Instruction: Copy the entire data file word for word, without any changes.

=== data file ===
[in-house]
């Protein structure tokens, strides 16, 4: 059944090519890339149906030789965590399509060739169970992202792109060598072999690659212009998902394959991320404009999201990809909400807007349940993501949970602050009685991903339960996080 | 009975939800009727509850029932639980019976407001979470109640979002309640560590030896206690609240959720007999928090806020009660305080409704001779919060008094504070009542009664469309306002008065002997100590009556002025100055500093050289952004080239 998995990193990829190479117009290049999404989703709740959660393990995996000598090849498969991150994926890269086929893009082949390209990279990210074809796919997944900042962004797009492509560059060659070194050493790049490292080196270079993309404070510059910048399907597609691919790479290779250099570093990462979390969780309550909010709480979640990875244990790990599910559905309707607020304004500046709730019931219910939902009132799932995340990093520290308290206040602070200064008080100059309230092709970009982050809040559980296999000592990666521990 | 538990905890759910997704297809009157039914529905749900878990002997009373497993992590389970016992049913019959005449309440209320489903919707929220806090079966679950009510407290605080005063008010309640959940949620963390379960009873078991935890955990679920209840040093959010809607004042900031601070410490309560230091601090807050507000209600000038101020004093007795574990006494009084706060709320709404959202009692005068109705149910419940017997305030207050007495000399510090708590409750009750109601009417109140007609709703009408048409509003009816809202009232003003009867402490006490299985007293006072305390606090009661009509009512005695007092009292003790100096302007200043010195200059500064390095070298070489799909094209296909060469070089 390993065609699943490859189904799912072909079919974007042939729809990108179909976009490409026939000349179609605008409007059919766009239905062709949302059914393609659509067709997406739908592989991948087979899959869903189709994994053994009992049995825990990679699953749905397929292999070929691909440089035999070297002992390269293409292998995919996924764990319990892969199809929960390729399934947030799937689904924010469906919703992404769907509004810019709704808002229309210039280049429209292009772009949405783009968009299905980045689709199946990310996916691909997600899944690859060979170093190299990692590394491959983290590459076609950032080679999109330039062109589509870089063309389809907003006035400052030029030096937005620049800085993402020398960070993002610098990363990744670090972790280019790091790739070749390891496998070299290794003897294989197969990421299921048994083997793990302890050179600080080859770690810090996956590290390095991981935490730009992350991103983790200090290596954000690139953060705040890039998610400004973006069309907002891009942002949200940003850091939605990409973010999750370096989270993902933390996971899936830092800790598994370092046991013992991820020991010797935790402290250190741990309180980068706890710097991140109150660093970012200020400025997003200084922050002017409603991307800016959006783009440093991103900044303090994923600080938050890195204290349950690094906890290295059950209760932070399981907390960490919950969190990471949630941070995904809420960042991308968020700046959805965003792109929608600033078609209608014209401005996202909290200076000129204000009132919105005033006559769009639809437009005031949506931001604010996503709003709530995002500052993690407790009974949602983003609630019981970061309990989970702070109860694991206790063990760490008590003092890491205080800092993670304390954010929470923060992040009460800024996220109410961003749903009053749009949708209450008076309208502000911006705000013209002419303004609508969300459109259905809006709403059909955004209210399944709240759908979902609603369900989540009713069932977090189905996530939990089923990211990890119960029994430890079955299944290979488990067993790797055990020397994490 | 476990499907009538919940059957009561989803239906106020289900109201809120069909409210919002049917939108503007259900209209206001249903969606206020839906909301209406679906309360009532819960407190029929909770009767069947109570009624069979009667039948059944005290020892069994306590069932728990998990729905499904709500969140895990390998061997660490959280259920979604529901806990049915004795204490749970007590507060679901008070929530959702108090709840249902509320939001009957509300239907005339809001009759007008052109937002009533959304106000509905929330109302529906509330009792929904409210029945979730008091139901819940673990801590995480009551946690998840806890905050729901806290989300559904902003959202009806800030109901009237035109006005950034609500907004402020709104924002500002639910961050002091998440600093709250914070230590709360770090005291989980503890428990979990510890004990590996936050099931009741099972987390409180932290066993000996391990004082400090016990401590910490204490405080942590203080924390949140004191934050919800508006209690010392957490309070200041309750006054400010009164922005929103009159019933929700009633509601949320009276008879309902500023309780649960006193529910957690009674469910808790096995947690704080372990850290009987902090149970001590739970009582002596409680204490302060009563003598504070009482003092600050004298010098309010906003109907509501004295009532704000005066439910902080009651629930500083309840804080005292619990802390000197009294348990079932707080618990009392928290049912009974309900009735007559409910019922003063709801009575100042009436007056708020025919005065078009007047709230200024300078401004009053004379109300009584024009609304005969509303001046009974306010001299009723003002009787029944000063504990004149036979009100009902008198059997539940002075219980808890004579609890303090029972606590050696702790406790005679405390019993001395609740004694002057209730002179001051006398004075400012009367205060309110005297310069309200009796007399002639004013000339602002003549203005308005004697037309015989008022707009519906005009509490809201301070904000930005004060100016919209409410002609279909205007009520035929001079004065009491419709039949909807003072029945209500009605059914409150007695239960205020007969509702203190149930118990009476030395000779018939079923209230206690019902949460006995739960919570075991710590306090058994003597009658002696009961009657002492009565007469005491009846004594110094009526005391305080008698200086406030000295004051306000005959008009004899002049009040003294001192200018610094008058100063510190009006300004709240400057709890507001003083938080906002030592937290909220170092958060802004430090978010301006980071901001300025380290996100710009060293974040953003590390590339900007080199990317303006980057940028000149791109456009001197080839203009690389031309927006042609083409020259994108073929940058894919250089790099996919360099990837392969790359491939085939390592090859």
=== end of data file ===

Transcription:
[in-house]
């Protein structure tokens, strides 16, 4: 059944090519890339149906030789965590399509060739169970992202792109060598072999690659212009998902394959991320404009999201990809909400807007349940993501949970602050009685991903339960996080 | 009975939800009727509850029932639980019976407001979470109640979002309640560590030896206690609240959720007999928090806020009660305080409704001779919060008094504070009542009664469309306002008065002997100590009556002025100055500093050289952004080239 998995990193990829190479117009290049999404989703709740959660393990995996000598090849498969991150994926890269086929893009082949390209990279990210074809796919997944900042962004797009492509560059060659070194050493790049490292080196270079993309404070510059910048399907597609691919790479290779250099570093990462979390969780309550909010709480979640990875244990790990599910559905309707607020304004500046709730019931219910939902009132799932995340990093520290308290206040602070200064008080100059309230092709970009982050809040559980296999000592990666521990 | 538990905890759910997704297809009157039914529905749900878990002997009373497993992590389970016992049913019959005449309440209320489903919707929220806090079966679950009510407290605080005063008010309640959940949620963390379960009873078991935890955990679920209840040093959010809607004042900031601070410490309560230091601090807050507000209600000038101020004093007795574990006494009084706060709320709404959202009692005068109705149910419940017997305030207050007495000399510090708590409750009750109601009417109140007609709703009408048409509003009816809202009232003003009867402490006490299985007293006072305390606090009661009509009512005695007092009292003790100096302007200043010195200059500064390095070298070489799909094209296909060469070089 390993065609699943490859189904799912072909079919974007042939729809990108179909976009490409026939000349179609605008409007059919766009239905062709949302059914393609659509067709997406739908592989991948087979899959869903189709994994053994009992049995825990990679699953749905397929292999070929691909440089035999070297002992390269293409292998995919996924764990319990892969199809929960390729399934947030799937689904924010469906919703992404769907509004810019709704808002229309210039280049429209292009772009949405783009968009299905980045689709199946990310996916691909997600899944690859060979170093190299990692590394491959983290590459076609950032080679999109330039062109589509870089063309389809907003006035400052030029030096937005620049800085993402020398960070993002610098990363990744670090972790280019790091790739070749390891496998070299290794003897294989197969990421299921048994083997793990302890050179600080080859770690810090996956590290390095991981935490730009992350991103983790200090290596954000690139953060705040890039998610400004973006069309907002891009942002949200940003850091939605990409973010999750370096989270993902933390996971899936830092800790598994370092046991013992991820020991010797935790402290250190741990309180980068706890710097991140109150660093970012200020400025997003200084922050002017409603991307800016959006783009440093991103900044303090994923600080938050890195204290349950690094906890290295059950209760932070399981907390960490919950969190990471949630941070995904809420960042991308968020700046959805965003792109929608600033078609209608014209401005996202909290200076000129204000009132919105005033006559769009639809437009005031949506931001604010996503709003709530995002500052993690407790009974949602983003609630019981970061309990989970702070109860694991206790063990760490008590003092890491205080800092993670304390954010929470923060992040009460800024996220109410961003749903009053749009949708209450008076309208502000911006705000013209002419303004609508969300459109259905809006709403059909955004209210399944709240759908979902609603369900989540009713069932977090189905996530939990089923990211990890119960029994430890079955299944290979488990067993790797055990020397994490 | 476990499907009538919940059957009561989803239906106020289900109201809120069909409210919002049917939108503007259900209209206001249903969606206020839906909301209406679906309360009532819960407190029929909770009767069947109570009624069979009667039948059944005290020892069994306590069932728990998990729905499904709500969140895990390998061997660490959280259920979604529901806990049915004795204490749970007590507060679901008070929530959702108090709840249902509320939001009957509300239907005339809001009759007008052109937002009533959304106000509905929330109302529906509330009792929904409210029945979730008091139901819940673990801590995480009551946690998840806890905050729901806290989300559904902003959202009806800030109901009237035109006005950034609500907004402020709104924002500002639910961050002091998440600093709250914070230590709360770090005291989980503890428990979990510890004990590996936050099931009741099972987390409180932290066993000996391990004082400090016990401590910490204490405080942590203080924390949140004191934050919800508006209690010392957490309070200041309750006054400010009164922005929103009159019933929700009633509601949320009276008879309902500023309780649960006193529910957690009674469910808790096995947690704080372990850290009987902090149970001590739970009582002596409680204490302060009563003598504070009482003092600050004298010098309010906003109907509501004295009532704000005066439910902080009651629930500083309840804080005292619990802390000197009294348990079932707080618990009392928290049912009974309900009735007559409910019922003063709801009575100042009436007056708020025919005065078009007047709230200024300078401004009053004379109300009584024009609304005969509303001046009974306010001299009723003002009787029944000063504990004149036979009100009902008198059997539940002075219980808890004579609890303090029972606590050696702790406790005679405390019993001395609740004694002057209730002179001051006398004075400012009367205060309110005297310069309200009796007399002639004013000339602002003549203005308005004697037309015989008022707009519906005009509490809201301070904000930005004060100016919209409410002609279909205007009520035929001079004065009491419709039949909807003072029945209500009605059914409150007695239960205020007969509702203190149930118990009476030395000779018939079923209230206690019902949460006995739960919570075991710590306090058994003597009658002696009961009657002492009565007469005491009846004594110094009526005391305080008698200086406030000295004051306000005959008009004899002049009040003294001192200018610094008058100063510190009006300004709240400057709890507001003083938080906002030592937290909220170092958060802004430090978010301006980071901001300025380290996100710009060293974040953003590390590339900007080199990317303006980057940028000149791109456009001197080839203009690389031309927006042609083409020259994108073929940058894919250089790099996919360099990837392969790359491939085939390592090859």